That trio remains constant allies of the U.S. military whenever it goes into harm’s way. That’s because private contractors are hired to cook, clean and house the thousands of troops in Afghanistan, Iraq and other places the U.S. military needs to be on short notice. So it’s scant surprise that the Commission on Wartime Contracting in Iraq and Afghanistan has concluded that “at least $31 billion, and possibly as much as $60 billion, has been lost to contract waste and fraud in America’s contingency operations in Iraq and Afghanistan” in a report released Wednesday.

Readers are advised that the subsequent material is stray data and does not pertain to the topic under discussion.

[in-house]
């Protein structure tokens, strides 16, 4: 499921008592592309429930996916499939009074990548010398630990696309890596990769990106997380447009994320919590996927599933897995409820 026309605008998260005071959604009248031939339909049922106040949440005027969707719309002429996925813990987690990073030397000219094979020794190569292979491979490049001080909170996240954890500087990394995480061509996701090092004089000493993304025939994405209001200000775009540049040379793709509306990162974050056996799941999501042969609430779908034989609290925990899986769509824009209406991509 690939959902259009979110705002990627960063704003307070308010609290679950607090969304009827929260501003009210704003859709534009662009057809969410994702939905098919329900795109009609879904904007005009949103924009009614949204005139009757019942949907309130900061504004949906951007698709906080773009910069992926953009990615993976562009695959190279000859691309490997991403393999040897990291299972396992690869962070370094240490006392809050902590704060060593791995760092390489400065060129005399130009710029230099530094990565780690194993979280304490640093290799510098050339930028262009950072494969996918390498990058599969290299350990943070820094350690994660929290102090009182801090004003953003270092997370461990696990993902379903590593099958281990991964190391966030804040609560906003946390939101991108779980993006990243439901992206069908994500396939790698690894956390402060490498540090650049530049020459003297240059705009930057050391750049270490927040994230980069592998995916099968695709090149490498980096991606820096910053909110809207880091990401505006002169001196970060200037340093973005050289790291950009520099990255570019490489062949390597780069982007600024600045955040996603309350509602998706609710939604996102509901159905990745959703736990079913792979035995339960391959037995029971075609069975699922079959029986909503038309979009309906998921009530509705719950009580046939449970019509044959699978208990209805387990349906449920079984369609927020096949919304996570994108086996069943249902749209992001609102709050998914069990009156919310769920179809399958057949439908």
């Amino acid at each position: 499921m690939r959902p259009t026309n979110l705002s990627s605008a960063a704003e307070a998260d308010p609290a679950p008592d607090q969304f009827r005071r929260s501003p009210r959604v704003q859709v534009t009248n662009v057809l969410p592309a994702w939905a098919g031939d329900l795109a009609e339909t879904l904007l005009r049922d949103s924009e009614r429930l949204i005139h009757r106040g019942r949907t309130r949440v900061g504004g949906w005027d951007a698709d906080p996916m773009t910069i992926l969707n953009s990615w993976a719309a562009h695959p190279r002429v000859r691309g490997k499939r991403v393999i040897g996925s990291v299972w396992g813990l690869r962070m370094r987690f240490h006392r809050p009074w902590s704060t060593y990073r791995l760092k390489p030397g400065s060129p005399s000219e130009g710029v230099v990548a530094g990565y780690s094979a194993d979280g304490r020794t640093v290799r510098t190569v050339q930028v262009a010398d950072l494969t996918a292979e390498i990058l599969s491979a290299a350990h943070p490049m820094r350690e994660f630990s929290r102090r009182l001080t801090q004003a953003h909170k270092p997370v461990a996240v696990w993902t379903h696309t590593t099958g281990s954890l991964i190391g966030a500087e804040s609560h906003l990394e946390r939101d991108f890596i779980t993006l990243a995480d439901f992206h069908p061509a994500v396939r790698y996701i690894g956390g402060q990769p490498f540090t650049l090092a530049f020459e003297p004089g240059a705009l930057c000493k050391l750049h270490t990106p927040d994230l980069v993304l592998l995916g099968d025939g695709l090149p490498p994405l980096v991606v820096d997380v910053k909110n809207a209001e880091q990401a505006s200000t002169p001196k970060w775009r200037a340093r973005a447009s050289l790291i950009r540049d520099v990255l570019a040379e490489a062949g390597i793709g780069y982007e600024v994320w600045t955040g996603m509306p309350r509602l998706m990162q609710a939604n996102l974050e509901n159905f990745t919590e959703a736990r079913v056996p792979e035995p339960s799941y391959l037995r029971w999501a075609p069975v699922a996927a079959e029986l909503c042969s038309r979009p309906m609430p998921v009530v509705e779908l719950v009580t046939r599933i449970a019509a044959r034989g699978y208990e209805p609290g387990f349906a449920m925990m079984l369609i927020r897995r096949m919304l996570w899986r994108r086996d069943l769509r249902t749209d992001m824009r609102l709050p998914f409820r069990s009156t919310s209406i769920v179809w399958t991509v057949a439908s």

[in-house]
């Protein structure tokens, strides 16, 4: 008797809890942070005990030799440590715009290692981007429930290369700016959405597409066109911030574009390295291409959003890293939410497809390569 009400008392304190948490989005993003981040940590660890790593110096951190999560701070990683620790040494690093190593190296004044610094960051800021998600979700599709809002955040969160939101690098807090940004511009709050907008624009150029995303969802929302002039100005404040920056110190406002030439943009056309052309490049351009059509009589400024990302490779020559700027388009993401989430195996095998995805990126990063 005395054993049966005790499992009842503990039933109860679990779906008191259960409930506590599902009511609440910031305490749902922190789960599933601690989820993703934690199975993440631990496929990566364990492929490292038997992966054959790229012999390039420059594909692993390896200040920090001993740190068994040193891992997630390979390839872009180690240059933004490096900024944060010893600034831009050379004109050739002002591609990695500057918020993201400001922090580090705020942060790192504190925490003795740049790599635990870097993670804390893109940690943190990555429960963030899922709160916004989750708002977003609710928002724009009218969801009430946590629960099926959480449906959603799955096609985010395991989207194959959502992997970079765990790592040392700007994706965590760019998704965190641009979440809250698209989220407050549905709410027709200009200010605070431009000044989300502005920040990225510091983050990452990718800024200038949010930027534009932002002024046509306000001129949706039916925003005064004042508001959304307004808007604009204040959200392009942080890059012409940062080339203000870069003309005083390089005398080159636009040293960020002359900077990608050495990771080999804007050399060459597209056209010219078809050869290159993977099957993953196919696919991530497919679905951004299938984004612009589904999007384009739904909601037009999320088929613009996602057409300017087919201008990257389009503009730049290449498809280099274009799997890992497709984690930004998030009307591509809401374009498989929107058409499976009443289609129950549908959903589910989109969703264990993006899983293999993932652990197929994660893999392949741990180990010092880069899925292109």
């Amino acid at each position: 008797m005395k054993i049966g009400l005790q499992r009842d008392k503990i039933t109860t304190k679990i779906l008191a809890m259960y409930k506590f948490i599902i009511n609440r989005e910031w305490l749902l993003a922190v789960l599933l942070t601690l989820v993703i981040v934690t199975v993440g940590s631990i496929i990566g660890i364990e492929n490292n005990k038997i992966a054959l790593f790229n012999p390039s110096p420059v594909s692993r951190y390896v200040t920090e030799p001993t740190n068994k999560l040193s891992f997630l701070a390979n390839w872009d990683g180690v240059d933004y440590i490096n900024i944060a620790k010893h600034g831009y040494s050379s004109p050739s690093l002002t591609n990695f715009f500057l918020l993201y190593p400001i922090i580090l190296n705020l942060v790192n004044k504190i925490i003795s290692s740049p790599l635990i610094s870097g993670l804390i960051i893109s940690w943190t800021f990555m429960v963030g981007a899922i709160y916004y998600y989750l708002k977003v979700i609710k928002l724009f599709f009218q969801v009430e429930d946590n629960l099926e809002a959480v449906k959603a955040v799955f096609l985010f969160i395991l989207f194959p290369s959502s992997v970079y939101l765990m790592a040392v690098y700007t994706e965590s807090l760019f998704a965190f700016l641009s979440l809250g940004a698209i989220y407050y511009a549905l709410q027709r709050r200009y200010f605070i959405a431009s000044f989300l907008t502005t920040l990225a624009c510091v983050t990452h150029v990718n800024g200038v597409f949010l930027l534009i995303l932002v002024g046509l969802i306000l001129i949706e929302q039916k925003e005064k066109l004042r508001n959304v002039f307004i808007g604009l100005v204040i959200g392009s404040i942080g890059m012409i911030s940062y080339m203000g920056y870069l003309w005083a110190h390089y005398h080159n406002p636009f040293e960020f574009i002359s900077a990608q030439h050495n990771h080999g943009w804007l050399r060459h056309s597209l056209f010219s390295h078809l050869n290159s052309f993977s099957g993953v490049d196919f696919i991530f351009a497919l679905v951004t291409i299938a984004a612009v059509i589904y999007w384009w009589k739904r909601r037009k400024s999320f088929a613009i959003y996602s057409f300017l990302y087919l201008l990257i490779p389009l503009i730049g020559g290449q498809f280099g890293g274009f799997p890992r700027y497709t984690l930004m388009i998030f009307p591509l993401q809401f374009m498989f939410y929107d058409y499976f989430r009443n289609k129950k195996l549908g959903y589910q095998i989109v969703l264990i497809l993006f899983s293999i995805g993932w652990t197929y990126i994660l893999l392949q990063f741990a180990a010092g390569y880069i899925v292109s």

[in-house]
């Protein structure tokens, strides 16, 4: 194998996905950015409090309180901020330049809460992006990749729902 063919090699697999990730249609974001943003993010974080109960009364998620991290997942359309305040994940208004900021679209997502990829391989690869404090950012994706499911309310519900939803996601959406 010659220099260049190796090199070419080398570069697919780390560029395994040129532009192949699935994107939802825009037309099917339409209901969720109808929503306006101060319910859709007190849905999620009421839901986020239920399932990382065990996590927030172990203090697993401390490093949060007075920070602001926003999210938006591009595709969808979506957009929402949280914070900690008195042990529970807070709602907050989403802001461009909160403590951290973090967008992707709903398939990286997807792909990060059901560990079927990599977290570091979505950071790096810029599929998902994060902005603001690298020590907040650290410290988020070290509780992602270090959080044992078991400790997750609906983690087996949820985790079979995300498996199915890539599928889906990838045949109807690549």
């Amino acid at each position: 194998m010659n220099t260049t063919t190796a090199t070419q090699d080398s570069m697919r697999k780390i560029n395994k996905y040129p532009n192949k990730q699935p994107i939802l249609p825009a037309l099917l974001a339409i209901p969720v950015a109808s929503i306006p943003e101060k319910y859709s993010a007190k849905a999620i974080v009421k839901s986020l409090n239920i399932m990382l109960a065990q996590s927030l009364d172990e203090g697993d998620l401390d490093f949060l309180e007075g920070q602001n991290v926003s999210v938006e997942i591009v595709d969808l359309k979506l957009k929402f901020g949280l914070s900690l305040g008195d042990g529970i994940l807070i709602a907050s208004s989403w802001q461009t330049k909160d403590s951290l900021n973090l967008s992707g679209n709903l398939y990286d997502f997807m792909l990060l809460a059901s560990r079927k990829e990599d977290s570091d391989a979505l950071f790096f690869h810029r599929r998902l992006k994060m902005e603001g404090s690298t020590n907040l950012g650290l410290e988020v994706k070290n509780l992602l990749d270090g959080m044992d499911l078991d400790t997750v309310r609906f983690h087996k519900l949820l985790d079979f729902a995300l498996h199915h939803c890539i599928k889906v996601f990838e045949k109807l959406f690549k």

Stuff happens in war, and sometimes, like when fighting a fire, some of the water gets wasted. What’s more important, as Mike Kinsley pointed out years ago, is that it’s not what’s illegal in Washington that’s surprising, it’s what’s legal. For example (page 93), have to believe this was a legal bill, and so isn’t included among the waste:
The…prime contractor paid the Ugandan guards an average of $700 per month, but the government paid [the contractor] $1,700 per month for each guard. This $1,000 difference exceeds even the most generous indirect contract costs.
Such actions “bring discredit to the United States,” the report notes, “and act as a barrier to building good diplomatic relations.”